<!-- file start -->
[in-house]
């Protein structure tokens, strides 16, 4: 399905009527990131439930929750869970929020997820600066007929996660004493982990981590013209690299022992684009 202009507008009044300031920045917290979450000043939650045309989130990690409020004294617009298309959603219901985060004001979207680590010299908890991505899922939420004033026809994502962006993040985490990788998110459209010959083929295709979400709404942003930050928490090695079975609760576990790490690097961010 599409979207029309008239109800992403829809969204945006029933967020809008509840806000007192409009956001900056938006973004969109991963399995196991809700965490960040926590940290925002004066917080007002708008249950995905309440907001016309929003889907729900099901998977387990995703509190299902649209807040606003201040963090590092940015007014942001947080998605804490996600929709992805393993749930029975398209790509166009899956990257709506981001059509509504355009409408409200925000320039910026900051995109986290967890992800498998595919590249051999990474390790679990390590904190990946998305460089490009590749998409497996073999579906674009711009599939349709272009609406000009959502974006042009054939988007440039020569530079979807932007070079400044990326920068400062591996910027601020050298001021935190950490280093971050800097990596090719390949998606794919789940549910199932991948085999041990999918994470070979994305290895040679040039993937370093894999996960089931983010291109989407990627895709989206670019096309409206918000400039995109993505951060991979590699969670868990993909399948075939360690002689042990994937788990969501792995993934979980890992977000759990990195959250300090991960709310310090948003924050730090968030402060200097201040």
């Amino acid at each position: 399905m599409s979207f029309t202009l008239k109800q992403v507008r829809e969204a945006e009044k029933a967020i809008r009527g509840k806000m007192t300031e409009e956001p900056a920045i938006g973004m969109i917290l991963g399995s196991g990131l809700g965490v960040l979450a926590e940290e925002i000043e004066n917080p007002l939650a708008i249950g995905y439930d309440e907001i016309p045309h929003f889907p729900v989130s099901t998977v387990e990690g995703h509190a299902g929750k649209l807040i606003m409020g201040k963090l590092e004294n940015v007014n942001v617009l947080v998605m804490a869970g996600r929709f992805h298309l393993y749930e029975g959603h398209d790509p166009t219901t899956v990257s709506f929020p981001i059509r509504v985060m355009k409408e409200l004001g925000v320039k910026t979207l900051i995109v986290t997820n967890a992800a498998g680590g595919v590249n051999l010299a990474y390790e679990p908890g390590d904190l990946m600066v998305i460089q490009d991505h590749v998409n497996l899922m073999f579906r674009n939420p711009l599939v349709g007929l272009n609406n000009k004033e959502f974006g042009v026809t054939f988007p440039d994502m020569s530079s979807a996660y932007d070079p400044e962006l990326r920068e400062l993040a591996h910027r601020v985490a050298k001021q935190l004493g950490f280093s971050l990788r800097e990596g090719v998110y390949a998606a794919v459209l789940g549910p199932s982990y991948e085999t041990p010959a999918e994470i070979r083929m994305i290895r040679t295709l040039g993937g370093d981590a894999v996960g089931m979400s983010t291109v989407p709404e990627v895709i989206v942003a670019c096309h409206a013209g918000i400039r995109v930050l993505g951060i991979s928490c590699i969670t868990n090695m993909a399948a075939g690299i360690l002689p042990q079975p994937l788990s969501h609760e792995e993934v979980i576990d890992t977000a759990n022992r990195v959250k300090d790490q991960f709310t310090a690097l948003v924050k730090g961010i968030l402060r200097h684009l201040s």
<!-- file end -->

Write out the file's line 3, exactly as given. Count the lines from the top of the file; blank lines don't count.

């Amino acid at each position: 399905m599409s979207f029309t202009l008239k109800q992403v507008r829809e969204a945006e009044k029933a967020i809008r009527g509840k806000m007192t300031e409009e956001p900056a920045i938006g973004m969109i917290l991963g399995s196991g990131l809700g965490v960040l979450a926590e940290e925002i000043e004066n917080p007002l939650a708008i249950g995905y439930d309440e907001i016309p045309h929003f889907p729900v989130s099901t998977v387990e990690g995703h509190a299902g929750k649209l807040i606003m409020g201040k963090l590092e004294n940015v007014n942001v617009l947080v998605m804490a869970g996600r929709f992805h298309l393993y749930e029975g959603h398209d790509p166009t219901t899956v990257s709506f929020p981001i059509r509504v985060m355009k409408e409200l004001g925000v320039k910026t979207l900051i995109v986290t997820n967890a992800a498998g680590g595919v590249n051999l010299a990474y390790e679990p908890g390590d904190l990946m600066v998305i460089q490009d991505h590749v998409n497996l899922m073999f579906r674009n939420p711009l599939v349709g007929l272009n609406n000009k004033e959502f974006g042009v026809t054939f988007p440039d994502m020569s530079s979807a996660y932007d070079p400044e962006l990326r920068e400062l993040a591996h910027r601020v985490a050298k001021q935190l004493g950490f280093s971050l990788r800097e990596g090719v998110y390949a998606a794919v459209l789940g549910p199932s982990y991948e085999t041990p010959a999918e994470i070979r083929m994305i290895r040679t295709l040039g993937g370093d981590a894999v996960g089931m979400s983010t291109v989407p709404e990627v895709i989206v942003a670019c096309h409206a013209g918000i400039r995109v930050l993505g951060i991979s928490c590699i969670t868990n090695m993909a399948a075939g690299i360690l002689p042990q079975p994937l788990s969501h609760e792995e993934v979980i576990d890992t977000a759990n022992r990195v959250k300090d790490q991960f709310t310090a690097l948003v924050k730090g961010i968030l402060r200097h684009l201040s």